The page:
We stopped by an helado spot as we drove out of Quito. We were able to see it made in front of us and take part in the process. Trying it on the spot after it was made, it was so soft and smooth. The flavors that are most typical are the ones that are fruity. The photo on the bottom left hand corner represents the most traditional flavor of #helado, blackberry and #guanábana.
2. Food market food
As we drove towards Otavalo, we stopped by a #foodmarket that happens to occur every Tuesday. By observing the food market, one can gather that Ecuador is big on fresh produce, fish, and meats. Things are SUPER cheap. For example, you can buy four empanadas for $1. At the food market, I tried a cooked dish of Irish potatoes and lamb blood. It is cooked in this massive pan and it seemed quick and easy enough.
I cannot stress enough how delicious this was. Literally….OMG! I ate WAAAAY too many of these. Bizcochos, which are the Ecuadorian version of biscotti (from Italy), means “double baked” and are buttery biscuits made out of a mix comprised of wheat flour, yeast, sugar, margarine and salt. We got to actually watch how it is was made, from how the dough is stretched, twirled and cut to how it is baked in a brick oven. Imagine sampling double baked, lightly crusted "biscuits" of sorts accompanied with cheese and dulce de leche, depending on whether you are looking for savory or sweet. Of course, I sampled both.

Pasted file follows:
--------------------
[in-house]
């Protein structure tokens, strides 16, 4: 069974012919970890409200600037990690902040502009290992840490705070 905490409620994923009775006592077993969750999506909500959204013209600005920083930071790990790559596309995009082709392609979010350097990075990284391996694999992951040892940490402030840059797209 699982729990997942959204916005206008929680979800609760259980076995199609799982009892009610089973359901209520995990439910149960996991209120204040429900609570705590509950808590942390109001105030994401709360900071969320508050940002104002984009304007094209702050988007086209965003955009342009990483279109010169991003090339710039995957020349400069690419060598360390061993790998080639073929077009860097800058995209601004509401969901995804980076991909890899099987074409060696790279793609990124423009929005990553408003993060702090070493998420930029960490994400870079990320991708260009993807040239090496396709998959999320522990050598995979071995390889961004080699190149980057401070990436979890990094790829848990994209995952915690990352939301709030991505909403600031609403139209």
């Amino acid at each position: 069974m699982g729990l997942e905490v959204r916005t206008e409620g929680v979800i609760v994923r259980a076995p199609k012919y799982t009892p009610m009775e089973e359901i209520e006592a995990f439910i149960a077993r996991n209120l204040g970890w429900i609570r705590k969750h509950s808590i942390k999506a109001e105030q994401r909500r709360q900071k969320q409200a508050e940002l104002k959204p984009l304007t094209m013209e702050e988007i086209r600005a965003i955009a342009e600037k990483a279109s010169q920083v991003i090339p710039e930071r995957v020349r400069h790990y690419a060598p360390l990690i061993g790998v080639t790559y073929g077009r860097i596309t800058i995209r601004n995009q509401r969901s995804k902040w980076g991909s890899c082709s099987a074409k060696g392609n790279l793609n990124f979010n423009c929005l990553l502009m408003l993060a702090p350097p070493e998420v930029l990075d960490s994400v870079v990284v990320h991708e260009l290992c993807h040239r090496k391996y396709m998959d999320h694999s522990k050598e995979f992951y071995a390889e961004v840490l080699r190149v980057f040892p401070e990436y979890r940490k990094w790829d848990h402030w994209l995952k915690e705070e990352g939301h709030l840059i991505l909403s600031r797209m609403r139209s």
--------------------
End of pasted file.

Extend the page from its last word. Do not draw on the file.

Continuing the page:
Here is some more information on its origins: http://www.visitecuadorandsouthamerica.com/bizcochos-ecuador/